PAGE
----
This note covers the goal for Camel 2.9 to reduce Spring dependency in camel-core and other Components where Spring is not really needed.
In camel-core we support Spring JMX annotations when we enlist MBeans in JMX. In fact Spring JMX must be on the classpath to be able to use JMX with Camel at all.
Some Camel Components such as Velocity, FreeMarker, XSLT uses Spring Resource API to load resources over the classpath etc. This does not work in OSGi blueprint, etc. Instead we should rely on the Pluggable Class Resolvers provided by Camel that works with OSGi, JBoss and other containers.
The Spring JMX annotation support code in camel-core should be moved to camel-spring. This allows people to keep using Spring JMX annotations.
We should provide a basic set of Camel JMX annotations in camel-core that the various Camel Components should use. This ensures we its stil easy to have Components enlist in JMX with custom attributes and operations. For example Apache ActiveMQ has a set of JMX annotations as well.
This also allows Camel end users to use these new Camel JMX annotations in their custom Camel components. Then they do not need to use Spring JMX annotations, and thus bring in maybe unneeded dependency on Spring JARs in their code.
The ResourceEndpoint from camel-spring should be moved to camel-core and rely on ClassResolver API from Camel to load resources from the classpath.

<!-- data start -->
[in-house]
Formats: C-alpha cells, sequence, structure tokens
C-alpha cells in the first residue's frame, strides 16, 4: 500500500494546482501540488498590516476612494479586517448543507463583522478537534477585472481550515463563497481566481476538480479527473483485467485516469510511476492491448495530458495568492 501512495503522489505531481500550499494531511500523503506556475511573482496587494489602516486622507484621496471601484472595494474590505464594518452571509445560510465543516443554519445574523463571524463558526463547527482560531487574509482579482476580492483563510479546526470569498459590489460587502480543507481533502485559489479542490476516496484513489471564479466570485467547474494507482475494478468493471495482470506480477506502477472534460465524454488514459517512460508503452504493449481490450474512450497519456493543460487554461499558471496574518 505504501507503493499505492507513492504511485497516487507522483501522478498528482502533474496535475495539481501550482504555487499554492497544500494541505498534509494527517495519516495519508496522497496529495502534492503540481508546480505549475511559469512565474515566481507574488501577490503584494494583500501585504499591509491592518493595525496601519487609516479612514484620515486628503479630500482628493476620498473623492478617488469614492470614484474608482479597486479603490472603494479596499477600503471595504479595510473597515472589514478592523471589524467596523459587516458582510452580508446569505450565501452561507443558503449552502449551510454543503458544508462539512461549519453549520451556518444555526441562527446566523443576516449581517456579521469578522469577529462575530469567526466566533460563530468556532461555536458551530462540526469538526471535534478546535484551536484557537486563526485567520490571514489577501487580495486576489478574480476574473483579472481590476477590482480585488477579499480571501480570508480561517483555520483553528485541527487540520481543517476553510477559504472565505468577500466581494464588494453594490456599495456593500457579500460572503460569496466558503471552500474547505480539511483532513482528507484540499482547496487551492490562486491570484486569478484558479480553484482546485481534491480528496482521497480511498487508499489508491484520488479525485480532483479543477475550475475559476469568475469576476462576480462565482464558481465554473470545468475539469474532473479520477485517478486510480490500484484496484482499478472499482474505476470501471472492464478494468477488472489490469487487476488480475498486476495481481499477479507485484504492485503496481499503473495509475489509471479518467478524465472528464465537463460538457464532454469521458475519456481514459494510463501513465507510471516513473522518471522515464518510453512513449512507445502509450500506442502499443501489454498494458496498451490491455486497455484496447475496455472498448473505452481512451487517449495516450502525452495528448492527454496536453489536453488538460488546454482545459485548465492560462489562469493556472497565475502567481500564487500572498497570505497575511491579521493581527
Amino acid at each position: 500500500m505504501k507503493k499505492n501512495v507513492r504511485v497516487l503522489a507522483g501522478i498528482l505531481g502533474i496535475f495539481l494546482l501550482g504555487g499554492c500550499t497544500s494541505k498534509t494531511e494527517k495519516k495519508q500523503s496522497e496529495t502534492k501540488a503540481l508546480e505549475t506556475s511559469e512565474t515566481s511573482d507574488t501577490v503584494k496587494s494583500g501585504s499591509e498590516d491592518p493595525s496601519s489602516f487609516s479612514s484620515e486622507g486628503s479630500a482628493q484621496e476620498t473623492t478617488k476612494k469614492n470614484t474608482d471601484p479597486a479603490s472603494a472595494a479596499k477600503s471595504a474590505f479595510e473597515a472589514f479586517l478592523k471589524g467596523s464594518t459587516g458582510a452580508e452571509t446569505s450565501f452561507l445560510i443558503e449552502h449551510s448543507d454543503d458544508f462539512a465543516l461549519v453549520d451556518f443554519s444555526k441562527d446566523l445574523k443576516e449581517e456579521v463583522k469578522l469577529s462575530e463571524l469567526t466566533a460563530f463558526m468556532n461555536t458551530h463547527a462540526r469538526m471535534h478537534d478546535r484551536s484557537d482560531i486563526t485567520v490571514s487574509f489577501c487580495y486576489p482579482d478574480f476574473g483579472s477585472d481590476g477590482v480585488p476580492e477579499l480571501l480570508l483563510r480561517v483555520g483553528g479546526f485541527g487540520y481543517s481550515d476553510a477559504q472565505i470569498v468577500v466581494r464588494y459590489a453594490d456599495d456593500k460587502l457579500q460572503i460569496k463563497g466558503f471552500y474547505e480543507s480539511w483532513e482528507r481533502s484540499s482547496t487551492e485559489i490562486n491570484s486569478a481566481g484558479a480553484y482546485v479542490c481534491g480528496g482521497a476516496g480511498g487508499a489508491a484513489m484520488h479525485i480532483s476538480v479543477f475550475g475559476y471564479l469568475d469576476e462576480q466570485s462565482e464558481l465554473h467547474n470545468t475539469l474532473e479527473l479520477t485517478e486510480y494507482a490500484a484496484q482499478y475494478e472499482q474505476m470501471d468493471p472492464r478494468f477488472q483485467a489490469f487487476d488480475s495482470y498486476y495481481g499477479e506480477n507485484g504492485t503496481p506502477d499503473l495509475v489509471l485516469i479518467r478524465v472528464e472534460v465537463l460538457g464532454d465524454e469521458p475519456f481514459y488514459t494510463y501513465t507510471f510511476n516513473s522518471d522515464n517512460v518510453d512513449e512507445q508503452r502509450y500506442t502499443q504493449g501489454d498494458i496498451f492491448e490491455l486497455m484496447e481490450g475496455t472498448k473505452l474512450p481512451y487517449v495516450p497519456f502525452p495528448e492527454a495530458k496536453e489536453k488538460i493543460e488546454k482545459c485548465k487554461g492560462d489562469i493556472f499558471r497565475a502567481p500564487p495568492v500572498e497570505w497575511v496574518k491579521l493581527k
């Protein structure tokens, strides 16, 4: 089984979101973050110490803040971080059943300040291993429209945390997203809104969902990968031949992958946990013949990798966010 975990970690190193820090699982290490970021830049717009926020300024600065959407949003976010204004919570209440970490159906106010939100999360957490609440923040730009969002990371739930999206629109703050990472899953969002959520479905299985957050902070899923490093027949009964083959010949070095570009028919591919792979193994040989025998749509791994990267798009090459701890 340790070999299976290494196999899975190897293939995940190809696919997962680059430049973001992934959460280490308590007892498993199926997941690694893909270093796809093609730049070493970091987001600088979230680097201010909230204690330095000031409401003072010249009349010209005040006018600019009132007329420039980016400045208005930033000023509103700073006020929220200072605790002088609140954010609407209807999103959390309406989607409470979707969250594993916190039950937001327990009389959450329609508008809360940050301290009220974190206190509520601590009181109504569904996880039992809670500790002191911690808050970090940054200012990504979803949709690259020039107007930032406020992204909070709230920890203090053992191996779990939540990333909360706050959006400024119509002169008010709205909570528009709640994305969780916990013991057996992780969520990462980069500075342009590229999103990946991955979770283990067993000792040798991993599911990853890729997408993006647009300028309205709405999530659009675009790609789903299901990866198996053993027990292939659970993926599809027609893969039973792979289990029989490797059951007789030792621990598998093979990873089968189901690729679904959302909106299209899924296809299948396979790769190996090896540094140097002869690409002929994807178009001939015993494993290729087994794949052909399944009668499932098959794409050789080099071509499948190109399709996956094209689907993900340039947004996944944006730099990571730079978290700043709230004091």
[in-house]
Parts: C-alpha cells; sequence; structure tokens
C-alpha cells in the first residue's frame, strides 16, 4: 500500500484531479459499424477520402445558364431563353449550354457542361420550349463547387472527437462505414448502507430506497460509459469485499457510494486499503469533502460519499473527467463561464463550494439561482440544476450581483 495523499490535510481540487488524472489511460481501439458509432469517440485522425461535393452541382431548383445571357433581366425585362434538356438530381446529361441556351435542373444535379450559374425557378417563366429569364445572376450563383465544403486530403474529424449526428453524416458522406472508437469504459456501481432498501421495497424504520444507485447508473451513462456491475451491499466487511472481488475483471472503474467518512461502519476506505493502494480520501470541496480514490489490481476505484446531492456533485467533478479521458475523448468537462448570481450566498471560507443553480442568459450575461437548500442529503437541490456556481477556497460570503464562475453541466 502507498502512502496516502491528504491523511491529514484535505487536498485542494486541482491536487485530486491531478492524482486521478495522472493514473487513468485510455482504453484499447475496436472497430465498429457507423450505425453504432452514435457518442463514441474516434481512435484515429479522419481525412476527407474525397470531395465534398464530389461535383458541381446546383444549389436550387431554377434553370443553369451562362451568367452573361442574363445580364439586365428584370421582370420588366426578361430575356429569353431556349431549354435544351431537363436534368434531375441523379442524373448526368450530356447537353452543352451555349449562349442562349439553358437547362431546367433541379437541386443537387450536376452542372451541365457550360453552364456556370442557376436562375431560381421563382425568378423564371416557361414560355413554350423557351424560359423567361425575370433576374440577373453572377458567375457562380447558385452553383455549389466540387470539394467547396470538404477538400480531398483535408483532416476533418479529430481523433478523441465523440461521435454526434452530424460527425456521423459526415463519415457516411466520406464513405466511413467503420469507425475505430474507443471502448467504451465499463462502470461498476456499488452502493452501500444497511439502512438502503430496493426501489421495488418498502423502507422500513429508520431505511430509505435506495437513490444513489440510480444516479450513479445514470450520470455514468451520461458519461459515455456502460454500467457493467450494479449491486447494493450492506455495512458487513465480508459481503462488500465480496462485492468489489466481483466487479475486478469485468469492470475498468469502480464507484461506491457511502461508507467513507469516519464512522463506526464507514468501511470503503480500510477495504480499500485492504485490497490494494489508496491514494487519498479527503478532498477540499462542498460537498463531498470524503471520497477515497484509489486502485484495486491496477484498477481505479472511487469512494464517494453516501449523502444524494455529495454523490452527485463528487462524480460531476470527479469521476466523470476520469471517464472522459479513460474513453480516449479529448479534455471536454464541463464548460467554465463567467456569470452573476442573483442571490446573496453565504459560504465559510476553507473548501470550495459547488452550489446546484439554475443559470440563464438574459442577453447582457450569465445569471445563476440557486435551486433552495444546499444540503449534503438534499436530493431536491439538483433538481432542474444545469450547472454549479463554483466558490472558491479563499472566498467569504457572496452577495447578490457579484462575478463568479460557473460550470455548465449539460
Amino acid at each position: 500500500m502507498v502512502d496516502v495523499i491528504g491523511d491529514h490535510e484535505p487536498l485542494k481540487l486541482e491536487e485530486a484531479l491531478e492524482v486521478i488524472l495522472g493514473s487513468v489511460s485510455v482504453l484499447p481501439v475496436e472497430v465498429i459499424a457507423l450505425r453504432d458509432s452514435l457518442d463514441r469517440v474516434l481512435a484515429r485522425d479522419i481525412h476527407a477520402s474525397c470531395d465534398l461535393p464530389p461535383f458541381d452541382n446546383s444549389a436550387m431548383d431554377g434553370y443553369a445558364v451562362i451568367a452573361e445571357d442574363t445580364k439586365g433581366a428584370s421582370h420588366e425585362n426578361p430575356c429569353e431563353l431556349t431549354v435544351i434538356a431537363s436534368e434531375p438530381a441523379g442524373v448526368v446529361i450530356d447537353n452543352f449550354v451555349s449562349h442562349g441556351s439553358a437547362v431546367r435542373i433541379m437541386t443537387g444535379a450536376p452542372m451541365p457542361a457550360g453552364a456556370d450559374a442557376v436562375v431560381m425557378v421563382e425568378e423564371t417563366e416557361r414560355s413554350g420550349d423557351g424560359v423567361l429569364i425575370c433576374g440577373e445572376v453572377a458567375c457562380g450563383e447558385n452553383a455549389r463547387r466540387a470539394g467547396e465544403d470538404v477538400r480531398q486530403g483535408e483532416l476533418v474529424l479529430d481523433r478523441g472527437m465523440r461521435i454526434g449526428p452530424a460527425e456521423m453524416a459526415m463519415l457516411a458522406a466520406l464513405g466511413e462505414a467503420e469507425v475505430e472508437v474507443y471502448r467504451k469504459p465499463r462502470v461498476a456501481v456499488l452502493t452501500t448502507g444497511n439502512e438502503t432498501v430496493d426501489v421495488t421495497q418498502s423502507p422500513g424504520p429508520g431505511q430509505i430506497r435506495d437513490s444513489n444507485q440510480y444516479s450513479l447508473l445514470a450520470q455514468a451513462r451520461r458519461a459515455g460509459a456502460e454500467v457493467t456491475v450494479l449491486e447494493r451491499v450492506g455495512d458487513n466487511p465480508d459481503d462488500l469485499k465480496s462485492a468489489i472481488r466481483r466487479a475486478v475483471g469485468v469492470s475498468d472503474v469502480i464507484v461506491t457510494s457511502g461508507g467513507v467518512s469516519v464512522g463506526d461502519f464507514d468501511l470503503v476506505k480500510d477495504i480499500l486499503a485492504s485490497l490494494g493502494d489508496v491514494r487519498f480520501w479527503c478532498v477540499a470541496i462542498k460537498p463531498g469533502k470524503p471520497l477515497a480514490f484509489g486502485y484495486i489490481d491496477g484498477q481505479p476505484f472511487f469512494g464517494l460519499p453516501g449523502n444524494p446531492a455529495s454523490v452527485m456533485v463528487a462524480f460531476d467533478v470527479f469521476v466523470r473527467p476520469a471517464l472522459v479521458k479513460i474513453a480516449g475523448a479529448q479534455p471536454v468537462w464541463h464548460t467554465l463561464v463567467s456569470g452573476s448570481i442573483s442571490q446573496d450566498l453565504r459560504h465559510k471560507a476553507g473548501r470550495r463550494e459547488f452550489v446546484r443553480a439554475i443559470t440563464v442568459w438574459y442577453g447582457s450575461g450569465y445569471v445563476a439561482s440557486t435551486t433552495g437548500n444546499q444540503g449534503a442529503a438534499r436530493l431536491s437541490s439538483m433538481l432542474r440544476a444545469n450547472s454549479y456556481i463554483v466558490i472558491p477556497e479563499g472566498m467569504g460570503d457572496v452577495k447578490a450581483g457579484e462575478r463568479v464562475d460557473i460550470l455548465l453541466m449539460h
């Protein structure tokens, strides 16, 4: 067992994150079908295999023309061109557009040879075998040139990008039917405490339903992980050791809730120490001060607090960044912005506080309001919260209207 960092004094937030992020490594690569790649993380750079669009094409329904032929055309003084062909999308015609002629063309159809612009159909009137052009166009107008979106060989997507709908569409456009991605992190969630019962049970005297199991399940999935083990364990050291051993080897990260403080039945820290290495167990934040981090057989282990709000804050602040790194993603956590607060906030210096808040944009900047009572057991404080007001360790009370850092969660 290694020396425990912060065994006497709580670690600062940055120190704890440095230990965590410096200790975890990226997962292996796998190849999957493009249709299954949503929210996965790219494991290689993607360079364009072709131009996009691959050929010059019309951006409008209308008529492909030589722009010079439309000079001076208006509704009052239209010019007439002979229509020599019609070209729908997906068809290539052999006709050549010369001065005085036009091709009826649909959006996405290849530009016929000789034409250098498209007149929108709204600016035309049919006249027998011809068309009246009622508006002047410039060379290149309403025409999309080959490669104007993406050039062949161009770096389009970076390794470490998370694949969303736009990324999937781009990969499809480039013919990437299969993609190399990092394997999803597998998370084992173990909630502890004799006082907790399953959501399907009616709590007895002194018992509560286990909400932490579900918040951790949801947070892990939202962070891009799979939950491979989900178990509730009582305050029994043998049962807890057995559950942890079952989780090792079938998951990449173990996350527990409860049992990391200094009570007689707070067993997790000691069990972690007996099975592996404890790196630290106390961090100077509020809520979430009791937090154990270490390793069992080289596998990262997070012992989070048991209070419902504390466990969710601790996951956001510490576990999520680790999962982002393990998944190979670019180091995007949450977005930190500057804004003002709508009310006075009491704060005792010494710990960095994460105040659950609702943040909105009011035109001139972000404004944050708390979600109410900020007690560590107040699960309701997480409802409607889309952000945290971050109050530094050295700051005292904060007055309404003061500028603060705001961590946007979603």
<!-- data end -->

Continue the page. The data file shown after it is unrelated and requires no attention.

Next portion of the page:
Since Spring JARs will no longer be mandatory on the classpath for JMX support, we can reduce the runtime JAR dependency for Camel end users. Most end users of Camel will need to support JMX, so essentially we force them to add Spring JARs. That means they only need slf4j logging and commons-management JARs.
Currently camel-core rely on commons-management for basic JMX support. We should consider porting this code into the camel-core codebase.
The Mail and JMS component currently depend on Spring JARs. There is a work in progress patch for the Mail component to be able to run without Spring. The JMS component is however heavily dependent on Spring, as it uses spring-jms. We may in the future consider writing a new light weight JMS component that has less features, but can work without Spring. However this is not the goal for Camel 2.9. If we do our own jms abstraction which might be a good idea then we should put it in a apache commons project as it would also help other projects like cxf.